CLEMATIS MONTANA PRUNING ADVICES
Clematis Montana requires little pruning. If you do need to prune, it must take place immediately after flowering.
Don’t prune as part of your autumn tidy-up, or the following year’s flowers will be lost.
• Where space is limited, you can cut back to within 1 m immediately after flowering. Feed and water, and it will begin to produce new growth.
• Alternatively, cut plants back each year to a framework of older stems, leaving the plant denuded of foliage.
This restricts the growth and also increases the size of the flowers that follow.
• Mature specimens can be rejuvenated by cutting out one in three stems immediately after flowering. This will lead to all new growth within three years.
Clematis Montana, although familiar, can never be described as common. It has aristocratic connections, having been introduced in the early 1800s and made popular by Lady Sarah Amherst, the wife of William Pitt Amherst, Governor-General of India.
Lady Amherst, a plant enthusiast. Collected and sent home seeds, notably after a trip to the remote hill station of Simla in the Himalayas in 1826.
Among her treasures were Clematis Montana, a rampant twining beauty with white, vanilla-scented flowers up to 8cm across.
Widespread in the Himalayas and the mountains of western and central China, this clematis
also caught Ernest Wilson‘s eye during his expeditions around the turn of the 20th century.
He was one of the greatest plant collectors of all time and introduced two varieties from China: Clematis Montana var. Rubens,
with purple-timed leaves and scented, rose mauve flowers, which is harder than the species; and C. Montana var. wilsonii,
whose small white flowers, with the fragrance of hot chocolate, appear from mid to late June. C. Montana var. Grandiflora was introduced to Britain from India.
It flowered here for the first time in 1844 and has large, white. Delicately scented flowers,
to 10cm across. All make wonderful garden plants.
Later cultivars and hybrids, including Montana Group. Accentuated the nuances of flower, form, and color of the species. Simply adding to their charm.
Most bloom from late April in the south or May further north, the flowers displaying variations on a mauve pink theme, subtly changing as they fade.
Some provide a dense display, creating fabulous curtains of flowers. There are pleasing variations in the color of their delicate foliage and attractive buds, with leaves and stems ranging from green to purple and bronze.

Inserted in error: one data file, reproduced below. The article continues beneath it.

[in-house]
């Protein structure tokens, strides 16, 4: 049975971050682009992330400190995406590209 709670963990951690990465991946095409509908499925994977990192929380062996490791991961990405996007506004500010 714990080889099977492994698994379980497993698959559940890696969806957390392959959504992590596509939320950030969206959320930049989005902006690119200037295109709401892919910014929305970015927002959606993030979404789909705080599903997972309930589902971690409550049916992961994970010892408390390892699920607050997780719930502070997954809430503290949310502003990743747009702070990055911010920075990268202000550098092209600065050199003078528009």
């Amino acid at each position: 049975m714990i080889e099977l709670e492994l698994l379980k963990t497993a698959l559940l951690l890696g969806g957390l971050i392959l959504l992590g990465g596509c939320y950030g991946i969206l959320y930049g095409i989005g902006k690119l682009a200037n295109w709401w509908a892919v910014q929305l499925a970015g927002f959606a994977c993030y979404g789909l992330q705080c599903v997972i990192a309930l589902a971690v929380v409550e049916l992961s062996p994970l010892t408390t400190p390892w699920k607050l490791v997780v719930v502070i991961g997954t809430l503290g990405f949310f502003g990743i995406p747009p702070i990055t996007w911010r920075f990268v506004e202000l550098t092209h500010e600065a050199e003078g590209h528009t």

A popular variety is the richly fragrant ‘Elizabeth,’ with light pink flowers that become white in the shade.
‘Tetrarose’ is also widely grown. offering deep rosy-mauve blooms and a spicy scent in May and June.
A favorite double-flowered variety is ‘Broughton Star’ with its beautiful pink blooms.
However, others deserve to be more widely grown.
The late clematis connoisseur and nurseryman Jim Fisk introduced ‘Marjorie,’ a seedling of Clematis Montana var. wilsonii, whose ornate, semi-double, creamy to coppery pink flowers have soft hints of green;
and ‘Freda,’ which has deep cherry-pink flowers and centers fading to pale pink, with bronzy foliage.
It only reaches 5m and is perfect for smaller gardens. Montana clematis self-seed freely, and when gardening designer John Williams found a seedling in his garden with small,
deep-pink flowers and a chocolatey fragrance, he combined the county of his birth and the
name of his mother to bring us ‘Warwickshire Rose.’
Another introduction, ‘Miss Christine’, with small glossy white, scented flowers, each with a purple-pink edge on the underside, reaches 7m height and spread.
More recently, New Zealand breeder Robin Mitchell has introduced three new varieties:
‘Crinkle,’ which Flowers in April and May with deep pink Flowers, undulating margins, and purple young growth;
Giant Star, with white flowers, is washed with soft pink tones; and ‘Wee Willie Winkie‘ with small mid-pink flowers up to 4.5cm diameter, and brown young growth.
With a height and spread ranging from 5-lOm, Clematis Montana and its relatives are perfect fillers for large spaces, but the support must cope with their size and vigor.
Hard pruning is possible but rather limits their potential. As twining, scrambling plants, they attach themselves with leafstalk tendrils, so they need to be trained to reach their support.
Grow them up to wires or trellis or for covering unsightly chain-link fencing. They also make attractive drapes for garage roofs and outbuildings.
Before growing them into mature trees, ensure that the boughs and roots are robust enough to support the weight and pressure from a mass of foliage and stems that have a similar effect to a large sail.
Exercise caution when growing them over a roar, or the front or a house, too. Left unchecked, they could lift tiles, scramble into the roof, and cause considerable damage.
Final Word on Montana clematis
doesn’t need rich soil but repays feeding in late autumn with bonemeal and early spring
with a high potash feed.
They prefer their roots to be shaded, and their flowers in the sun, so either underplant
with low shrubs or plants on the shaded side of the host wall or tree.
They can also do well in a north-facing position, where the flowers last longer, though, in exposed positions, spring frosts can damage buds and young shoots.
It’s also worth remembering that a warm, sunny position intensifies the perfume or fragrant forms.
Few climbers match Clematis Montana and its relatives in full flourish.
When seen in their full glory, there can be no doubt that Lady Amherst’s passion led to us welcoming a host of aristocrats into the garden.